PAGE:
The most foundational thing you need to know is that weight loss only occurs when your body is burning more calories than it is eating- on average and over time.
1. Figure out how many calories your body is burning. Use a calculator similar to this one, my favorite.
After you input your statistics by turning the dials, two numbers will calculate at the top of the calculator. The top number is your Basal Metabolic Rate. This number is the amount of calories your body needs to function. This amount of calories keeps your organs living and doing their jobs and is how many calories your body will burn in a single day if you were in a coma.
The second number is your estimated total daily energy expenditure or your TDEE. This is the number of calories it is estimated your unique body burns in a single day while taking into account everything you told the calculator about your lifestyle.
2. Understand that if you eat the same amount of calories as your TDEE each day, you will maintain (no loss or gain) your bodyweight. If you eat MORE calories than your TDEE each day, you will gain weight. If you eat FEWER calories than your TDEE each day, you will lose weight. This is called a calorie deficit.
So it's that simple?
Yes. And no. That's how weight loss works, but there are a lot of other things to keep in mind.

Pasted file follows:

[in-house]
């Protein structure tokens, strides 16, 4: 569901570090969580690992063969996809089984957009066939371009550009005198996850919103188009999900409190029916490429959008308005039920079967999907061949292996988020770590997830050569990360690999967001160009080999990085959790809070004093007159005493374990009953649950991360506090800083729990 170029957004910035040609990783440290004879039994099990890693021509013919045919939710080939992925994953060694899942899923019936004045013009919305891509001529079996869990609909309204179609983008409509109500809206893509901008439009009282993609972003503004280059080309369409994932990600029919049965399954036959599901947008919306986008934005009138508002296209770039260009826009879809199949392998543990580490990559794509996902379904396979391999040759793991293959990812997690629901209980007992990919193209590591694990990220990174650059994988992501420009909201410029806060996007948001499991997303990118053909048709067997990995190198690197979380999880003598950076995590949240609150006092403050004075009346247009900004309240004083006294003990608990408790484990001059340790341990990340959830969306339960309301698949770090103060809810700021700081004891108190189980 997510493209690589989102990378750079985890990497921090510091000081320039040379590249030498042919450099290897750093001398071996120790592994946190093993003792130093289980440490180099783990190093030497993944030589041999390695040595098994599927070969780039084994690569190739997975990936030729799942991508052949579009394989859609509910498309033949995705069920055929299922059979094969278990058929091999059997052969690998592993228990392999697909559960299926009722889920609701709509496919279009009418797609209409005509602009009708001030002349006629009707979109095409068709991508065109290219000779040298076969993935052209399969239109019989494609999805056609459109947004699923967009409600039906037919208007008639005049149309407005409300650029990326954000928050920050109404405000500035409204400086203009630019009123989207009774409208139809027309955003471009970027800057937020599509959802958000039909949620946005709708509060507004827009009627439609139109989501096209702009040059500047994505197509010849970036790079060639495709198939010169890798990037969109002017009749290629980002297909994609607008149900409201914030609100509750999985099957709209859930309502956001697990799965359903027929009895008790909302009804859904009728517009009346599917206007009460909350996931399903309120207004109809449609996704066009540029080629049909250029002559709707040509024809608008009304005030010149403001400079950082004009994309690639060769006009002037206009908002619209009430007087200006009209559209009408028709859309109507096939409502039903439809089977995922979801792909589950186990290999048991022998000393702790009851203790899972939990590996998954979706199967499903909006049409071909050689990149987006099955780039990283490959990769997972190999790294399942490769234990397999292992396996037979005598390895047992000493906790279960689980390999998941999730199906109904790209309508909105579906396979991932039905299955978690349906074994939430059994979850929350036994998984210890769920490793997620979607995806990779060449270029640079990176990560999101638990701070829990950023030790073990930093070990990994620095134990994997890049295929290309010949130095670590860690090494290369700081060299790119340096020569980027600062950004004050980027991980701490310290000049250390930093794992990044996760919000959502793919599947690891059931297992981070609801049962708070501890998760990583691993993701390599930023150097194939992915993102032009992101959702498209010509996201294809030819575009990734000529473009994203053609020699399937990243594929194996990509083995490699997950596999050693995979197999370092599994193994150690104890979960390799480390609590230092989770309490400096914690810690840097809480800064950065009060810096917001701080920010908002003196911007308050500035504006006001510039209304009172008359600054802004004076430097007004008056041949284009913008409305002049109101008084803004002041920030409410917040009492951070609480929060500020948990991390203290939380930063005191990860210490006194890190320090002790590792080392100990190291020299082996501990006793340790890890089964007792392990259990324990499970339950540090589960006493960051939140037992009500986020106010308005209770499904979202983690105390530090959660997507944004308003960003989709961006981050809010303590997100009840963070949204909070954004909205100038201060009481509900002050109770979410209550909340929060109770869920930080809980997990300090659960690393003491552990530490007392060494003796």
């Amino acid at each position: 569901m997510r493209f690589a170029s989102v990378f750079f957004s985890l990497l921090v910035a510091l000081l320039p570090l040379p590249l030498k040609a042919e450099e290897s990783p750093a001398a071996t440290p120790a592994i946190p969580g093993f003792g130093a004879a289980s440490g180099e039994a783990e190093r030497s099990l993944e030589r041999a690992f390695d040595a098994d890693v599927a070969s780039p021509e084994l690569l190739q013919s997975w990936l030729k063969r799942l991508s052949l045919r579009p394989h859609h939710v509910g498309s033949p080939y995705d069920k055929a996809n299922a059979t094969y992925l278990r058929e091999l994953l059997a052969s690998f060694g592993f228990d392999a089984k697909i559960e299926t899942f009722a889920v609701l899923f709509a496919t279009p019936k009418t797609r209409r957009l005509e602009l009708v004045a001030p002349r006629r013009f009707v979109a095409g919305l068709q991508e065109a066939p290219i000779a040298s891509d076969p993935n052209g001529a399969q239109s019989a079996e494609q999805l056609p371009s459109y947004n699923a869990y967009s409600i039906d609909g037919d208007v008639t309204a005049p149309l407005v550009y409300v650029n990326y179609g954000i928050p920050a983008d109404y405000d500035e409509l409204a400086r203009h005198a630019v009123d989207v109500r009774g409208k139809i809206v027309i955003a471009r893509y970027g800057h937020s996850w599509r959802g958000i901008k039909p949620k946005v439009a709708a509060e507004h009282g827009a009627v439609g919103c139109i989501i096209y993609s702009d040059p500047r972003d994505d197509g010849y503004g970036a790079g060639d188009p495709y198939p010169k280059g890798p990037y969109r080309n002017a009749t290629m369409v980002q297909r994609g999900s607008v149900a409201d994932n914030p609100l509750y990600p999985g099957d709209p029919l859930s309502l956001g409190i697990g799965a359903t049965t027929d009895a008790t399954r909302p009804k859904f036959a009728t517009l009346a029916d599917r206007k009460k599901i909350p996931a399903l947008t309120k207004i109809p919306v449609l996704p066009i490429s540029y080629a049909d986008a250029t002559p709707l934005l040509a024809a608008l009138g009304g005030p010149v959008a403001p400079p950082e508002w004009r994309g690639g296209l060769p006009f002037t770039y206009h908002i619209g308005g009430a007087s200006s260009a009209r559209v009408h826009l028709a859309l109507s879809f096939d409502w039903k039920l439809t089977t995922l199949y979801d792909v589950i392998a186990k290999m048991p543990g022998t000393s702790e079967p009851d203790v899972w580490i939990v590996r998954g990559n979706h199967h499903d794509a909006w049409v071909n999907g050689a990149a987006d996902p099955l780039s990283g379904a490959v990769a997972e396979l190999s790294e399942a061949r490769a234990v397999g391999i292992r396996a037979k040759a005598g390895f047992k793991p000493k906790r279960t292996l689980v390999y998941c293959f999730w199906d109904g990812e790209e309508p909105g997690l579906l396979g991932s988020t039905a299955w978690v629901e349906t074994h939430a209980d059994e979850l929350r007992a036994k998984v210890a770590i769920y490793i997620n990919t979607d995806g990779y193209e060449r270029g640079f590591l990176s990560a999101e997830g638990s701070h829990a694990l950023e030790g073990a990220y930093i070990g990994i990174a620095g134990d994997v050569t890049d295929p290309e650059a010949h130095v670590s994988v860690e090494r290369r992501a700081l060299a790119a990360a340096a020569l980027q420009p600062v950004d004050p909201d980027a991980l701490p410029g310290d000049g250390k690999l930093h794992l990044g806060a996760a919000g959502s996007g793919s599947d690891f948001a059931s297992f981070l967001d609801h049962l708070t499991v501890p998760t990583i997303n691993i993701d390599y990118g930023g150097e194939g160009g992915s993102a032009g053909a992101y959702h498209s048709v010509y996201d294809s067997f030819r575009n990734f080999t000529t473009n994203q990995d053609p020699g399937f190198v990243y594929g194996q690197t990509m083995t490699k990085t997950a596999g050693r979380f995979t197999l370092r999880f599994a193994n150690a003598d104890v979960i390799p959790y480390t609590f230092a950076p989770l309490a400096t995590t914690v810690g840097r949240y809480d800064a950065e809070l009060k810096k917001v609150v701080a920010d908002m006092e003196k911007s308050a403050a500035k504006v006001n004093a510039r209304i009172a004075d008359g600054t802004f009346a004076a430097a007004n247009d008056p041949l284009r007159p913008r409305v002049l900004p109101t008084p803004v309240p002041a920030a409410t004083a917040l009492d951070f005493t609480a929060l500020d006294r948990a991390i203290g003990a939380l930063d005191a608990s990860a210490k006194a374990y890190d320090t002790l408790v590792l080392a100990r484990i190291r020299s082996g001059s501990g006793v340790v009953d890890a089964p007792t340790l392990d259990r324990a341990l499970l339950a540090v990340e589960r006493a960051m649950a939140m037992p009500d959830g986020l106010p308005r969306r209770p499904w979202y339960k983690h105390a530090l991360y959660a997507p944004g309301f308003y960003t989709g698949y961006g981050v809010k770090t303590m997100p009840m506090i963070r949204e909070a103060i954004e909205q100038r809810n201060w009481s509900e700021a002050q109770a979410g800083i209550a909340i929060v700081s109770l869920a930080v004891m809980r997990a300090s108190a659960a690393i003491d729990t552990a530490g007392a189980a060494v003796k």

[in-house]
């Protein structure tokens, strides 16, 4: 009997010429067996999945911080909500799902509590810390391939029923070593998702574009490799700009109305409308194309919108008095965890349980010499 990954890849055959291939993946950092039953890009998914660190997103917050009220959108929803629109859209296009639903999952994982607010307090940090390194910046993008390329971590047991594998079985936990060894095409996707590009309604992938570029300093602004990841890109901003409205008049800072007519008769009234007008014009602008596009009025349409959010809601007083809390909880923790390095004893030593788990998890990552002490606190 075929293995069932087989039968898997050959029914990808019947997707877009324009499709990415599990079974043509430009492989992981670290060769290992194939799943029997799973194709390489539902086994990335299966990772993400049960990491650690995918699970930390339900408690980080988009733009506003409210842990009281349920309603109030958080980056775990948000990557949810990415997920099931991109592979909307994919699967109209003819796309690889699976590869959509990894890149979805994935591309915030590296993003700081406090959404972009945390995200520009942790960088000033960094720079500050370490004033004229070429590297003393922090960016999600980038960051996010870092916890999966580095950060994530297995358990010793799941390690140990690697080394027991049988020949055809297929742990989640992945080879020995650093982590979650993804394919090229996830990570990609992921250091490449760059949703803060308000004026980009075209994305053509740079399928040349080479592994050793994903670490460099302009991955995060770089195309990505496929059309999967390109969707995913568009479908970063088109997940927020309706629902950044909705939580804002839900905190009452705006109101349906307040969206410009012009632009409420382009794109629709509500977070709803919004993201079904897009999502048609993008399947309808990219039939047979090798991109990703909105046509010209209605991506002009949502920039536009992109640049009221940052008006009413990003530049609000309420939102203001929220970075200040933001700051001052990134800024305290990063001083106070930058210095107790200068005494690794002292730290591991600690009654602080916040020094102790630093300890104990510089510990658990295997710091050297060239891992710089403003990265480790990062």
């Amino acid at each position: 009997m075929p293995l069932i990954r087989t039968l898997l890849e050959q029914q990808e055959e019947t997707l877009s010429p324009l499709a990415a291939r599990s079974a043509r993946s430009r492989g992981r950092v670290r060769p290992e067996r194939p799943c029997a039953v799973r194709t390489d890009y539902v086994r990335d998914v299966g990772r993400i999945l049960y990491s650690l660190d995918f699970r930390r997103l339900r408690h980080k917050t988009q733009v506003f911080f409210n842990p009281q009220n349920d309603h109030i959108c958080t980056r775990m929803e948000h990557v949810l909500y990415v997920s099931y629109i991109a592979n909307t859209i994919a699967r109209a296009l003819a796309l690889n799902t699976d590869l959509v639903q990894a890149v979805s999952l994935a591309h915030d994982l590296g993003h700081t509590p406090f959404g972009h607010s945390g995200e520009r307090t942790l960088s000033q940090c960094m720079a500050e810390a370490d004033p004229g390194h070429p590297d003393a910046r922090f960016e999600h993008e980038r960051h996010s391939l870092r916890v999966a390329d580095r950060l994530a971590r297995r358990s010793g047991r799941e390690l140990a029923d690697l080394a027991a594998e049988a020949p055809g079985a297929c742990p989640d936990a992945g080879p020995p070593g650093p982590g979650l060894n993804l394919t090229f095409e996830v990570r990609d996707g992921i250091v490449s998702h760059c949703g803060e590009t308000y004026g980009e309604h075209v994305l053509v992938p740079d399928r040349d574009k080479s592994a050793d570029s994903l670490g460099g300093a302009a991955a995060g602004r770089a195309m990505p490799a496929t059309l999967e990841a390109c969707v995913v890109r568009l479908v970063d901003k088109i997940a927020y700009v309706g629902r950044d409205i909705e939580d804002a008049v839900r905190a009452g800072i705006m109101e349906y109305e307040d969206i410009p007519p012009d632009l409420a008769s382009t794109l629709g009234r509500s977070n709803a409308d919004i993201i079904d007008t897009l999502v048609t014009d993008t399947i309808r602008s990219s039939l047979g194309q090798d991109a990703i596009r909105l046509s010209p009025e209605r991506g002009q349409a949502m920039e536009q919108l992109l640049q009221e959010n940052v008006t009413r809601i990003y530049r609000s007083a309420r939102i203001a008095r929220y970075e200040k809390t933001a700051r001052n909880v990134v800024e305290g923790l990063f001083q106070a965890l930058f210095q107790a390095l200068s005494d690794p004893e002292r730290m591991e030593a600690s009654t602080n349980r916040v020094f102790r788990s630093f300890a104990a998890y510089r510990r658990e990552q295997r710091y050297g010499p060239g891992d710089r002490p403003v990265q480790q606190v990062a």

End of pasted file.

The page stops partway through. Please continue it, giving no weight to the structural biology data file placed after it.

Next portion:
1. A safe and healthy, sustainable calorie deficit is only 300-800 calories per day. That means that eating any less than ~800 calories per day below your TDEE could be unhealthy- physically and mentally. Things get a little tricky here because we tend to do the following:
a. underestimate how many calories we eat
b. overestimate our TDEE
2. Consistency is absolutely key in successful weight loss. It will do you no good if you maintain a consistent calorie deficit throughout the week and then eat all the things on Saturday. See why: Don't Eat All The Things on Saturday.
So I can eat ANYTHING, so long as I'm burning more calories than I eat, and I will lose weight?
However, it's possible that eating less nutrient dense foods could result in a sluggish state, which would actually lower your TDEE, so watch out for that as it would be counterproductive.
On the flip side, note that switching from 2500 calories of Oreos to 2500 calories of veggies and grilled chicken will not result in weight loss, either. See why: I Eat All The Greens and Lose None of The Weight.
What about eating small meals all day long... doesn't it speed up my metabolism (increase my TDEE)?
No. See why: Does How Often I'm Eating Matter?
But!! My trainer said.....
Yeah... that happens. See why: Your Trainer Actually Knows Very Little About Nutrition
But!! I read on the internet.....
I'm gonna let that one slide.
Okay now I'm freakin' overwhelmed. Where do I start?
Start at the beginning. Find out your TDEE. Track your food intake, make sure it's lower than your TDEE on average. If you eat over your TDEE, don't hate yourself for it. Give yourself a break sometimes. Eat the things you like. You can eat your favorite foods and still lose weight. Surround yourself with a support system- you will need them. Think critically about what you hear and read and know that it all, essentially comes down to the science.
You don't need to buy anything to lose weight.